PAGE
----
This is a Hubble Space Telescope photograph of a never-before-seen string of pearls twisted into a corkscrew shape that winds around the cores of two colliding galaxies. The "pearls" are superclusters of blazing, blue-white, newly born stars. The whole assembly must result from the gravitational tidal forces present in the galaxy collision. The serendipitous discovery was made while astronomers were studying the galaxy cluster SDSS J1531+3414.
The underlying physics behind the "beads on a string" shape is related to describing the behavior of self-gravitating clumps of gas. It's analogous to the process where rain falls in drops rather than in continuous filaments from clouds. It's called the Jeans instability, and it can play out on distance scales of enormous orders of magnitude.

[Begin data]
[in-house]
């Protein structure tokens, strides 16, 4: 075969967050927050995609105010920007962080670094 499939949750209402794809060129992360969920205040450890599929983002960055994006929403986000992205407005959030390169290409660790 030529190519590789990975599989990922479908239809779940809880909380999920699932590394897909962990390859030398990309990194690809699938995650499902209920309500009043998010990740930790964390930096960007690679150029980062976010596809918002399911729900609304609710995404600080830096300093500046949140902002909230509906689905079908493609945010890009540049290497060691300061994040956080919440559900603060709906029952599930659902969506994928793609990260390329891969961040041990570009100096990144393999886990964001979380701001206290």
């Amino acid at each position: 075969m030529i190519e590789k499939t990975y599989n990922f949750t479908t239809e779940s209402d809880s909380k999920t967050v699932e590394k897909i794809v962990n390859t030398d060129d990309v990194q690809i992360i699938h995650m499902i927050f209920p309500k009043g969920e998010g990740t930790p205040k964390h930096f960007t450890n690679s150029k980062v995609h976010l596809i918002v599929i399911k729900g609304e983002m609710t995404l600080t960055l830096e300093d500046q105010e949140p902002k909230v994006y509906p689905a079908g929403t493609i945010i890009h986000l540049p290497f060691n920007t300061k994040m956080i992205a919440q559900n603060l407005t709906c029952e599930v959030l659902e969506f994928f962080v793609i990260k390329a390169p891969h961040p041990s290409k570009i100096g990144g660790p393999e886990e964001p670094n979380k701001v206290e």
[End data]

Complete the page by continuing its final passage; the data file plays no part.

Credit: NASA, ESA, and G. Tremblay (European Southern Observatory);
Acknowledgment: M. Gladders and M. Florian (University of Chicago), S. Baum, C. O'Dea, K. Cooke (Rochester Institute of Technology), M. Bayliss (Harvard-Smithsonian Center for Astrophysics), H. Dahle (University of Oslo), T. Davis (European Southern Observatory), J. Rigby (Goddard Space Flight Center), K. Sharon (University of Michigan), E. Soto (The Catholic University of America), and E. Wuyts (Max Planck Institute for Extraterrestrial Physics)